He had full lips. They were almost pretty. Did vampires have pretty lips?
Simon sounded like a name for a vampire. But …”Walter?” …Walter did not sound like the name for a vampire.
He looked younger in the photo than he had at the club. Softer. Less like a vampire. But still just as irritatingly sexy.
As the book progresses, and Walter is more and more smitten with Kevin, and vice versa, he worries about his age. About their age difference to be specific. A lot. He worries that not only is Kevin nineteen years his junior (48 to 29), but he is older than Kevin’s father and that he will deteriorate while Kevin is still young. That Kevin will have to watch Walter die as Walter did Gary. He also knows that coming out is a big deal for Kevin and feels he should experience more than one relationship, and more of life. I liked this because as a person with an older partner I know it is something realistic, that you do think about these things. However, I also liked that Kevin wouldn’t let this get in the way. Let’s face it you could get hit by a bus tomorrow. Age for Kevin is not the intense issue that Walter sees. If you love someone then that’s what counts.
This book did not contain the same degree of sex as MORE, for me that’s probably a bit disappointing but I know others felt MORE tended towards too much sex. However it was erotic and the kissing was 10 on the kisster scale of kissing. It was holy-shit hot!
….he spun around, gripped the back of Walter’s neck in both hands, and tugged him down. The kiss that followed was beyond passion, beyond desire. Like an essential need. Like holding your breath too long, then sucking in a gulp of fresh air. …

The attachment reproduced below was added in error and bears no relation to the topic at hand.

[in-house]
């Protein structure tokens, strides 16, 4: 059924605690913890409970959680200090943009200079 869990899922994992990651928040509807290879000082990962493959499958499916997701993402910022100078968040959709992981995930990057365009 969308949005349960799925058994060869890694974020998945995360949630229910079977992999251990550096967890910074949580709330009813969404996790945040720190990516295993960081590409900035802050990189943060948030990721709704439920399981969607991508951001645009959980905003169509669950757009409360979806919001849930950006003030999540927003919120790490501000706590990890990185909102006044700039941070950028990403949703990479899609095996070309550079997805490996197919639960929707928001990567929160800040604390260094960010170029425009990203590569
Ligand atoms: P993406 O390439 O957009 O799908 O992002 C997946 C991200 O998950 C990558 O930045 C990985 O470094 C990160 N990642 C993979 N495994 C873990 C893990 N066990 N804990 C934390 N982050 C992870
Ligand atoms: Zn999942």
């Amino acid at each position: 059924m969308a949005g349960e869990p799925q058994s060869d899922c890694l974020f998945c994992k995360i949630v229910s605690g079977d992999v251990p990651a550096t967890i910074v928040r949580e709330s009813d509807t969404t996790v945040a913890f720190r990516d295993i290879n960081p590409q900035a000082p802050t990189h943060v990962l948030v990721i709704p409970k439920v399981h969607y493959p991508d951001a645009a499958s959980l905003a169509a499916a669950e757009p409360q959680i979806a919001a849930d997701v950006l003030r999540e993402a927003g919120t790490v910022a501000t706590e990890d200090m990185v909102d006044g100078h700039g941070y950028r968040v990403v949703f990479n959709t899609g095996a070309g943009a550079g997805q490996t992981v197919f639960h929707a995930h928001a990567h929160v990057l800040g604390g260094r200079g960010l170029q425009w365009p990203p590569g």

“We should go.” He didn’t make a move to leave. Instead he leaned in. Walter met him halfway until they had their mouths locked. This time Kevin’s lips moved leisurely over his tongue taking long drawn-out tastes like he couldn’t get enough of Walter….Like he wanted more and more and more.
And the answer by Walter to Kevin’s question of what it’s liked to be fucked is too long to put in here but you won’t miss it at around the 21% mark. So the eroticism is definitely there and when they get together it is hot.
This book ended with a strong pointer to who the next book will be about and I cannot wait for them. I am hoping it will be edgy because that’s definitely some baggage they have to get through, and I am rubbing my hands together with much glee. Yes, I’m bad 🙂
Even though Walter appeared in MORE this is a standalone book. Yes, Richard, Luke and Matthew all make an appearance here, and while it’s nice to know them you don’t need to. How to Save A Life is a well rounded book. There is strong technical and creative writing, including plot, good characters, primary and secondary, humour, eroticism/sex, with a compelling mystery/suspense storyline. While there was that instant attraction or interest between the MC’s, declarations of love did not come straight away. There were no throw-away, silly nicknames. I liked who was saving a life and the metaphor of the title as well. It is an interesting progression in Sloan Parker’s writing. I can’t wait for the next book in The Haven series. Highly recommended reading.